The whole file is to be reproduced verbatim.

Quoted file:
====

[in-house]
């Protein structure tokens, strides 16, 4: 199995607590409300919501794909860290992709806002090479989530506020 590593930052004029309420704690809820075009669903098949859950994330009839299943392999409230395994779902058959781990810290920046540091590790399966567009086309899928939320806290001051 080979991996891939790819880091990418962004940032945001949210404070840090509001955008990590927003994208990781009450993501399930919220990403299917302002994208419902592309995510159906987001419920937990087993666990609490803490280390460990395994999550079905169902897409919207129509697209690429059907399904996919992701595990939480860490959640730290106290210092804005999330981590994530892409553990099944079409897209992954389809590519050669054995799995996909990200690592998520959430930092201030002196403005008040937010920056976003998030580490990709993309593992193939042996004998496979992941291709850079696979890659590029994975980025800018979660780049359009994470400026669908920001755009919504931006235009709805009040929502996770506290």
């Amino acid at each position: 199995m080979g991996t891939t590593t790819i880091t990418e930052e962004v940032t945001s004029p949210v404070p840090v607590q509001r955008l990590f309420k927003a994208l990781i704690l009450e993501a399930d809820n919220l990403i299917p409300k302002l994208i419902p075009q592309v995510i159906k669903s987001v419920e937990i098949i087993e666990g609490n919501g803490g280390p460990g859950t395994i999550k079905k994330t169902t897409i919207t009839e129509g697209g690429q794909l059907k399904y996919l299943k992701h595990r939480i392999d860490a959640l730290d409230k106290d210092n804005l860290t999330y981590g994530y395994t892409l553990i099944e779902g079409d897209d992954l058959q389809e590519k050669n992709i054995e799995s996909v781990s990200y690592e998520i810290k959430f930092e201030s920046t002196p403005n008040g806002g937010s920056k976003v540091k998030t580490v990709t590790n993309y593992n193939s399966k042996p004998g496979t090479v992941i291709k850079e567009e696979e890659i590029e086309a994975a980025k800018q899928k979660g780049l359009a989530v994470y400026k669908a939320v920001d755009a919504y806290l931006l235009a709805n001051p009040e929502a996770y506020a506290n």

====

[in-house]
């Protein structure tokens, strides 16, 4: 199995607590409300919501794909860290992709806002090479989530506020 590593930052004029309420704690809820075009669903098949859950994330009839299943392999409230395994779902058959781990810290920046540091590790399966567009086309899928939320806290001051 080979991996891939790819880091990418962004940032945001949210404070840090509001955008990590927003994208990781009450993501399930919220990403299917302002994208419902592309995510159906987001419920937990087993666990609490803490280390460990395994999550079905169902897409919207129509697209690429059907399904996919992701595990939480860490959640730290106290210092804005999330981590994530892409553990099944079409897209992954389809590519050669054995799995996909990200690592998520959430930092201030002196403005008040937010920056976003998030580490990709993309593992193939042996004998496979992941291709850079696979890659590029994975980025800018979660780049359009994470400026669908920001755009919504931006235009709805009040929502996770506290």
């Amino acid at each position: 199995m080979g991996t891939t590593t790819i880091t990418e930052e962004v940032t945001s004029p949210v404070p840090v607590q509001r955008l990590f309420k927003a994208l990781i704690l009450e993501a399930d809820n919220l990403i299917p409300k302002l994208i419902p075009q592309v995510i159906k669903s987001v419920e937990i098949i087993e666990g609490n919501g803490g280390p460990g859950t395994i999550k079905k994330t169902t897409i919207t009839e129509g697209g690429q794909l059907k399904y996919l299943k992701h595990r939480i392999d860490a959640l730290d409230k106290d210092n804005l860290t999330y981590g994530y395994t892409l553990i099944e779902g079409d897209d992954l058959q389809e590519k050669n992709i054995e799995s996909v781990s990200y690592e998520i810290k959430f930092e201030s920046t002196p403005n008040g806002g937010s920056k976003v540091k998030t580490v990709t590790n993309y593992n193939s399966k042996p004998g496979t090479v992941i291709k850079e567009e696979e890659i590029e086309a994975a980025k800018q899928k979660g780049l359009a989530v994470y400026k669908a939320v920001d755009a919504y806290l931006l235009a709805n001051p009040e929502a996770y506020a506290n």